My experience as a sexual assault investigator tells me that your child will replicate whatever 'comfort behaviour' they use daily to sooth themselves in a stressful situation. For example, a teen girl will often giggle during a sexual assault, the same as she will giggle, whisper and eye-roll with her friends when reprimanded for disruptive behaviour. I have had court cases tossed where sexual assault victims state they giggled during the assault because they felt uncomfortable.. Important teaching moment here: a giggle does not imply consent. No. Absolutely not. No consent given. But - I wasn't given the opportunity to teach our learn-ed predominately male judiciary that this is conditional gender behaviour. Conditioning that began the moment a kindergarten teacher claps 'inside voices, outside voices' or 'girls, close your legs,' and 'ladies, don't yell.' The sort of conditioning where females were not welcomed into live coverage full contact sports without wearing lingerie or being tossed into a tub of jelly - until very recently. The same conditioning where you can see boys schools during lunch time tackling and playing ball sports, and drive 100 metres down the road to a girls school and see students sitting and talking.
I can't undo a system of inequality that has created this conditioning (yet) but I can teach parents and their children to start watching how they unconsciously react when they are under stress. And when your teen is under stress it is most likely they will reach for a phone.
The conditioning of habit at the cost of survival is endemic across all our generations. Our iOS generation will reach for the phone the same way that mums have been shown in recent disaster victim studies to clean their kitchen, put on a load of washing or walk around in circles muttering and giggling (or phoning their mum) when being told to evacuate immediately. For this study, click here. It made me realise it is my natural reaction when under stress to clean and stack. My kitchen benches are all going to clean and sanitised before the arrival of a cyclone at the expense of my children's survival. This is embarrassing, but true. Self reflection is always going to a vital tool in my personal safety tool belt.
Recently I was telling a group of grade 11 students the story of a young Russian woman who was fishing with her dad when they were both attacked by a brown bear. The young woman, a psychology student, climbed up a tree and used her phone to call for mother while her father was being attacked. The bear - a new mother - may have instinctively assessed the young woman as easy prey and went away to rally her starving cubs. She returned with her brood to find the injured girl in-situ, and on her phone. So the whole nightmarish feast continued all the while a frantic and helpless Russian mum remained on the other end of the phone, listening to her daughters agonising demise. Listening, and able to help.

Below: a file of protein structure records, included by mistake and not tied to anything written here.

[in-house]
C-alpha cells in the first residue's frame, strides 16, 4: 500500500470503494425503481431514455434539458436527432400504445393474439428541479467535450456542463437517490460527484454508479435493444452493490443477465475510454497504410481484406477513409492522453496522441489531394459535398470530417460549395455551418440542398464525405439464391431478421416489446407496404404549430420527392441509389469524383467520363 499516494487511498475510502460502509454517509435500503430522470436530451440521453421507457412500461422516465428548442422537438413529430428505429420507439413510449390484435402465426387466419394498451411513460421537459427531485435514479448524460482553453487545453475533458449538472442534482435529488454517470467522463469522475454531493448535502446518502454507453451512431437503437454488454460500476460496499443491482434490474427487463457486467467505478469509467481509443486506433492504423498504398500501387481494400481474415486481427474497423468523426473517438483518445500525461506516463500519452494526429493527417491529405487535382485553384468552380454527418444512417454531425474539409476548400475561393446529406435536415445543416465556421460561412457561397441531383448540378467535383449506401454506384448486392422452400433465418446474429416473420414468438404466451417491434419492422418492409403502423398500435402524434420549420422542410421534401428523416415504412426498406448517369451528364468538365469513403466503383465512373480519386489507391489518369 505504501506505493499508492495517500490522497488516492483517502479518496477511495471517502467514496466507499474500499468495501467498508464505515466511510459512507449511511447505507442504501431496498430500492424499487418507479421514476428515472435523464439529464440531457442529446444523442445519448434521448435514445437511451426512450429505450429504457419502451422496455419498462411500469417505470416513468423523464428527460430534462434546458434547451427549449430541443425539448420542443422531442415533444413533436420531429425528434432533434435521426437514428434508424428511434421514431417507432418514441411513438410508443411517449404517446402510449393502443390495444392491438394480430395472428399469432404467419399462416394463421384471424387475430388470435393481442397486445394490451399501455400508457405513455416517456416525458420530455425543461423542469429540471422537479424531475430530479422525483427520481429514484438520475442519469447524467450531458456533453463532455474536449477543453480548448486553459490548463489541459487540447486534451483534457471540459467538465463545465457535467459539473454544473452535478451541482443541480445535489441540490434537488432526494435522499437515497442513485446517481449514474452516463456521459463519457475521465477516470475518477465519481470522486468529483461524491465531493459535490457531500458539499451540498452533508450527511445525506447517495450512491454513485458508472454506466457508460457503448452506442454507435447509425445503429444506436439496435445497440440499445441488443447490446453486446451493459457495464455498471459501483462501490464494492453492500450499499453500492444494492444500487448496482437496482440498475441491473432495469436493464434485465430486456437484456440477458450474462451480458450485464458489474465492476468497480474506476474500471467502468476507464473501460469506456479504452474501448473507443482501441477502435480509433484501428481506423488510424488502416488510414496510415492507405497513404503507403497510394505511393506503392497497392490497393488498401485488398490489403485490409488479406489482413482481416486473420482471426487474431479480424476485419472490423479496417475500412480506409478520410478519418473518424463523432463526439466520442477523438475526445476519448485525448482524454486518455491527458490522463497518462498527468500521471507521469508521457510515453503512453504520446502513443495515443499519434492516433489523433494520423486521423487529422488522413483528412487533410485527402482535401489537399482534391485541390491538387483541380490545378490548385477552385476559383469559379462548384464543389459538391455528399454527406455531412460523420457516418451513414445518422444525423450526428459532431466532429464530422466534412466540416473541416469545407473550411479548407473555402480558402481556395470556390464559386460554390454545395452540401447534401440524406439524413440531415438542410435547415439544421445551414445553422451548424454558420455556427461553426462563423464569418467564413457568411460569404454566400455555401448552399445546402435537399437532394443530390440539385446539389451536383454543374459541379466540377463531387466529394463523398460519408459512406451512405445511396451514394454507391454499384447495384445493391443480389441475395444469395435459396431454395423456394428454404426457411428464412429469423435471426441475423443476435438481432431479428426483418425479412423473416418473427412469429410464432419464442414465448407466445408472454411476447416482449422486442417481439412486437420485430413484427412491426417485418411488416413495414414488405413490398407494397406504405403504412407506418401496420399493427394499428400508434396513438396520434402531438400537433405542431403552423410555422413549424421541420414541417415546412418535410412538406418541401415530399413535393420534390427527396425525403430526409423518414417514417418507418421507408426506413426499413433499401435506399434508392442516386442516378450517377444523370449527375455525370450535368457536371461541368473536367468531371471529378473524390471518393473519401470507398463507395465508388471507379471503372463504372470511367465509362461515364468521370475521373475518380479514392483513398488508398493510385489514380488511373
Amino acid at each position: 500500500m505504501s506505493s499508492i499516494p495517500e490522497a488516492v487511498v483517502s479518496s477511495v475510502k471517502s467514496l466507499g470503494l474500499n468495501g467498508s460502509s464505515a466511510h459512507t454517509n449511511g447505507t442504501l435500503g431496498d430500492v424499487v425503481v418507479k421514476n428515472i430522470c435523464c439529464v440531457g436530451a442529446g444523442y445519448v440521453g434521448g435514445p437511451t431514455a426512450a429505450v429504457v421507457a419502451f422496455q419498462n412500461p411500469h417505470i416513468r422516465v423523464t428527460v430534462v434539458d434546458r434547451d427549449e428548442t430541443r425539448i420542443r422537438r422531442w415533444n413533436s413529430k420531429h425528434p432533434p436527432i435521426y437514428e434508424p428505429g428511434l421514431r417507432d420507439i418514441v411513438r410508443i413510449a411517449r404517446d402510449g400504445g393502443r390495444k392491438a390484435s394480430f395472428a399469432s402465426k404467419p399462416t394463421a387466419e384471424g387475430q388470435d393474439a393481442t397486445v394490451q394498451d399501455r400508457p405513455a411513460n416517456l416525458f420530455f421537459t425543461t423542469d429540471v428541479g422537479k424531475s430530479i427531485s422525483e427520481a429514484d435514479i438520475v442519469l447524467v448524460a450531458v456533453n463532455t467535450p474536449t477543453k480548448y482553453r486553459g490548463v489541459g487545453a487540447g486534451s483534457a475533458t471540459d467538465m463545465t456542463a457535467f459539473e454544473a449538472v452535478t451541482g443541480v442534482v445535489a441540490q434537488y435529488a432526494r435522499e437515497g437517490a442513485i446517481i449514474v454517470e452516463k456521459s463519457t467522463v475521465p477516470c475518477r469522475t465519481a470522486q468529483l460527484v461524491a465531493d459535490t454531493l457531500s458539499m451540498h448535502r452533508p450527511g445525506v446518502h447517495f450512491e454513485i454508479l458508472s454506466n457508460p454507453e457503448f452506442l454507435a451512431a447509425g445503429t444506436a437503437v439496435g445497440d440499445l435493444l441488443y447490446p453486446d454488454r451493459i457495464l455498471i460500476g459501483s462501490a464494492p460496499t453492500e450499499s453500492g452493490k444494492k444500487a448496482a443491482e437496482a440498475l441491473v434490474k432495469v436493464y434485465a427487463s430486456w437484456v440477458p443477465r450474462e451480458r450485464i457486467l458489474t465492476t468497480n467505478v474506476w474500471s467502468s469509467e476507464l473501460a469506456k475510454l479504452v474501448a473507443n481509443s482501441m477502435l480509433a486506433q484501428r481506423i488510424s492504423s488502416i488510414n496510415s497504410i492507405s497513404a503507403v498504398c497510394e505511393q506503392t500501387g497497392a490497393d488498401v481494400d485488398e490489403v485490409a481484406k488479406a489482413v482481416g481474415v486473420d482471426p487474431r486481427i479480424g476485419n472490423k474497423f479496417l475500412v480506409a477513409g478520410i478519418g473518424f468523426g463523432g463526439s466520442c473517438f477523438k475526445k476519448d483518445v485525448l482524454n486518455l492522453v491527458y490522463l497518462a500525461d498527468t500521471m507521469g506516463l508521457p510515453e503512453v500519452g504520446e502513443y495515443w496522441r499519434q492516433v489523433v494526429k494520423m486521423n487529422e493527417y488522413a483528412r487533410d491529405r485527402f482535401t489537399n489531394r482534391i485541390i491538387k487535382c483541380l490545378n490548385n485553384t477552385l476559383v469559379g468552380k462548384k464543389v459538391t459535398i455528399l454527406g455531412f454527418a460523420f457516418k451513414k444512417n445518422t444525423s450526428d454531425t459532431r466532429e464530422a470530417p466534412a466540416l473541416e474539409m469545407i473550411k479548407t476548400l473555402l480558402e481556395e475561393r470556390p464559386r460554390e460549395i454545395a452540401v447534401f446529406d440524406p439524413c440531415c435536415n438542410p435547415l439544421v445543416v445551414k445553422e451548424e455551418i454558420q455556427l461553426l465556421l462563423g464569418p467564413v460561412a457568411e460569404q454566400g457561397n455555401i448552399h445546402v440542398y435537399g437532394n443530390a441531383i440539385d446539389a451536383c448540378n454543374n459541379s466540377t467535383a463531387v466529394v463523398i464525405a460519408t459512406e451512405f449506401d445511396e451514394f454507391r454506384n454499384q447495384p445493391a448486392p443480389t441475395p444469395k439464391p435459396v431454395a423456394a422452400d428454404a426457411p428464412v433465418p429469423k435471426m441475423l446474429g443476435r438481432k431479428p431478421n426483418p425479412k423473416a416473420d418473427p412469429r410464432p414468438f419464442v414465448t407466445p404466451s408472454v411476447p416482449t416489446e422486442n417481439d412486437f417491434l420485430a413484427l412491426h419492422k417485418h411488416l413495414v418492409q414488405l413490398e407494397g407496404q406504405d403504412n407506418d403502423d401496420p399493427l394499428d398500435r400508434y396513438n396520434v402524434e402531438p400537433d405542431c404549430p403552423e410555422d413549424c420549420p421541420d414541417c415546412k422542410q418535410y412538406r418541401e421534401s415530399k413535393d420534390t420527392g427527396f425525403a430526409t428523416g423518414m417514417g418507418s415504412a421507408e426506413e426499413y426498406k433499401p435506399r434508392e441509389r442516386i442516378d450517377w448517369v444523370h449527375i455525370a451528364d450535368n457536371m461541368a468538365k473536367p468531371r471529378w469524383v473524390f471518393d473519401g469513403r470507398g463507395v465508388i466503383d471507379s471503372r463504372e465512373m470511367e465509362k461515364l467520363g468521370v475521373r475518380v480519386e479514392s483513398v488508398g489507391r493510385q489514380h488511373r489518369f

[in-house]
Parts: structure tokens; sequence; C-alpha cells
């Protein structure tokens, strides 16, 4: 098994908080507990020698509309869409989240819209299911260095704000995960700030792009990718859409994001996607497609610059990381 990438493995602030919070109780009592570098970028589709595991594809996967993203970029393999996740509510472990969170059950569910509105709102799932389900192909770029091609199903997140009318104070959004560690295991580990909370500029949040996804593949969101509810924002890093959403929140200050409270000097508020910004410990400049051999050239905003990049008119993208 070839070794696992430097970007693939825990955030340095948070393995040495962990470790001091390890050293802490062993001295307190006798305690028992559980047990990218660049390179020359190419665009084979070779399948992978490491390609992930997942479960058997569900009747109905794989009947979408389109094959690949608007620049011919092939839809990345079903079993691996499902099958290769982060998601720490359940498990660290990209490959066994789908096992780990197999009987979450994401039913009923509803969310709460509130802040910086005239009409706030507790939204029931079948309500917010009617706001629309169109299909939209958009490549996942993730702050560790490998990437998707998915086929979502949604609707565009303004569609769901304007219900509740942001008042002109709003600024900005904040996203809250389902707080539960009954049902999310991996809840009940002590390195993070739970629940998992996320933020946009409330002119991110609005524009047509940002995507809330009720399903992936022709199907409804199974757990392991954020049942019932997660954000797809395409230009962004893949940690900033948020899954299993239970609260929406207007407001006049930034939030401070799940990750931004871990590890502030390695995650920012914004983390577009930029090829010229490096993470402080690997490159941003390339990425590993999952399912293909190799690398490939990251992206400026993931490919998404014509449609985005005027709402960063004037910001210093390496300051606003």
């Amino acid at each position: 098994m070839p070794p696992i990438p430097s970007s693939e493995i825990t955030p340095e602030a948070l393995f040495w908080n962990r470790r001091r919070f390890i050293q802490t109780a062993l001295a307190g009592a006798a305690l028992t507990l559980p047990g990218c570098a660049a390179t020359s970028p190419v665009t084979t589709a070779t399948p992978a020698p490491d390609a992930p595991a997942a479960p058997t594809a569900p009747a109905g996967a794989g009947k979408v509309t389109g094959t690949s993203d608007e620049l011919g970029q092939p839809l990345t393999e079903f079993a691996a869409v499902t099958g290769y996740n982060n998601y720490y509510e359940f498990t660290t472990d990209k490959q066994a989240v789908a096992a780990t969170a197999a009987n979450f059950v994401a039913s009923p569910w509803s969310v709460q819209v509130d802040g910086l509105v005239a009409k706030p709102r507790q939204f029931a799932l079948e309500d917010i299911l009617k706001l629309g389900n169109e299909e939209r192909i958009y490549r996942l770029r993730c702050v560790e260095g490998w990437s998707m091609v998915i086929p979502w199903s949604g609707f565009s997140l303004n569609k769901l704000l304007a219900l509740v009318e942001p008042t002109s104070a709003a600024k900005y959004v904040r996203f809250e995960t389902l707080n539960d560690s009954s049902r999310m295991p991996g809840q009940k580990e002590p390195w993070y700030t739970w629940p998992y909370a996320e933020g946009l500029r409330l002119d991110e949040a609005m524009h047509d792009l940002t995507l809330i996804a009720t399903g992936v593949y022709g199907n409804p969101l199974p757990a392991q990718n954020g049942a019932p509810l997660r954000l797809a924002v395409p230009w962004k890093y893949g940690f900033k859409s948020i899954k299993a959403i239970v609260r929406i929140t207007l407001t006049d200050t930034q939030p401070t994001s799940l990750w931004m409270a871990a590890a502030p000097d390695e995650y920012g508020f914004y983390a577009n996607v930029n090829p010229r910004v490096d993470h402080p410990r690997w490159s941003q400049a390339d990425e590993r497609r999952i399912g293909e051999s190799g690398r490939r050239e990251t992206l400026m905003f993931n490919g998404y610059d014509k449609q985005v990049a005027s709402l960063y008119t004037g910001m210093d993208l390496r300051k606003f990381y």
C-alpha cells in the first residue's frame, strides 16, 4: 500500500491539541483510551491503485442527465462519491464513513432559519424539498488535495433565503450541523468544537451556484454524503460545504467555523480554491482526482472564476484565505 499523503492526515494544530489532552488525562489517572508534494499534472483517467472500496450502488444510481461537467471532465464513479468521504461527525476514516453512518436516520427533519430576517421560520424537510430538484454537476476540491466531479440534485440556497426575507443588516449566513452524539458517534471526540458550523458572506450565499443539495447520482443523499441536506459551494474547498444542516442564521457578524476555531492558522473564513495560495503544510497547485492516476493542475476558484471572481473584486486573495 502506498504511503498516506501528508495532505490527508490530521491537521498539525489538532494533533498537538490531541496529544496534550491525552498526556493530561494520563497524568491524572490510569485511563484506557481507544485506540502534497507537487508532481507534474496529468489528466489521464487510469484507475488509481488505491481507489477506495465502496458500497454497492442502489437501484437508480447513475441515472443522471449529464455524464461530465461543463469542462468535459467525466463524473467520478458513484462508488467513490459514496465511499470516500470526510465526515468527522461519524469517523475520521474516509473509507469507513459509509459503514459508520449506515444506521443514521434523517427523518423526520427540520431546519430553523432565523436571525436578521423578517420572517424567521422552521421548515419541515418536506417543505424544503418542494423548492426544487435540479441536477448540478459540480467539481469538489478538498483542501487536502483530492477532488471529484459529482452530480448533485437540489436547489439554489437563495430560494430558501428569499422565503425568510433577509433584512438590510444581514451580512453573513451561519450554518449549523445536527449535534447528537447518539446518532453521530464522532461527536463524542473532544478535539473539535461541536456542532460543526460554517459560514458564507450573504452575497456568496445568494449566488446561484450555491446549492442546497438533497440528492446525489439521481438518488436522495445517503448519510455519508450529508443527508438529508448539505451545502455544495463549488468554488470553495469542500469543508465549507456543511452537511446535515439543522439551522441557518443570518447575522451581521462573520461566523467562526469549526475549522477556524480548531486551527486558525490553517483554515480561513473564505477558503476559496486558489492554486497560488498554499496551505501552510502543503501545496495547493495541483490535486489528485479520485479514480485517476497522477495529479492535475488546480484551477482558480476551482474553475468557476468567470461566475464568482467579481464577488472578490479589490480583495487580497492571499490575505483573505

This is not just a climate change warning about humans encroaching on the animals kingdoms natural habitat and an apex predator trying to feed her starving babies. It is a story of a deterioration in human survival instincts. It is a complete inability to assess risk, react and act - using our body and mind simultaneously to remove ourselves from danger.
For every second we are on that phone, searching for that phone, or wishing we had that phone, we are food for bears. Figuratively and literally.
I had just finished telling this story to a year 10 class when I saw one of the students playing with her phone. Perhaps this story made her uncomfortable, so #ironically she turned to her comfort source: her phone. I gave her a warning. I told her to put the phone away. She sat on it and said "you can't make me." I could make her, but I was more concerned about teaching the session to the majority of students who were engaged and willing to participate.
Later in the session I was teaching sexual assault strategies and discussed ABS statistics indicating that 1 in 3 Australian girls under the age of 16 had already been the victim of sexual assault. This statistic suggests that at a hand full of females in the classroom at the time may have already experienced assaults. This may have made my 'phone sitting student' uncomfortable. Or not? So she got her phone out again and started to show her boyfriend something that was incredibly interesting and started chatting loudly to him. Her boyfriend seemed uncomfortable with her behaviour and the rest of the class restlessly shuffled trying to ignore her one-sided conversation.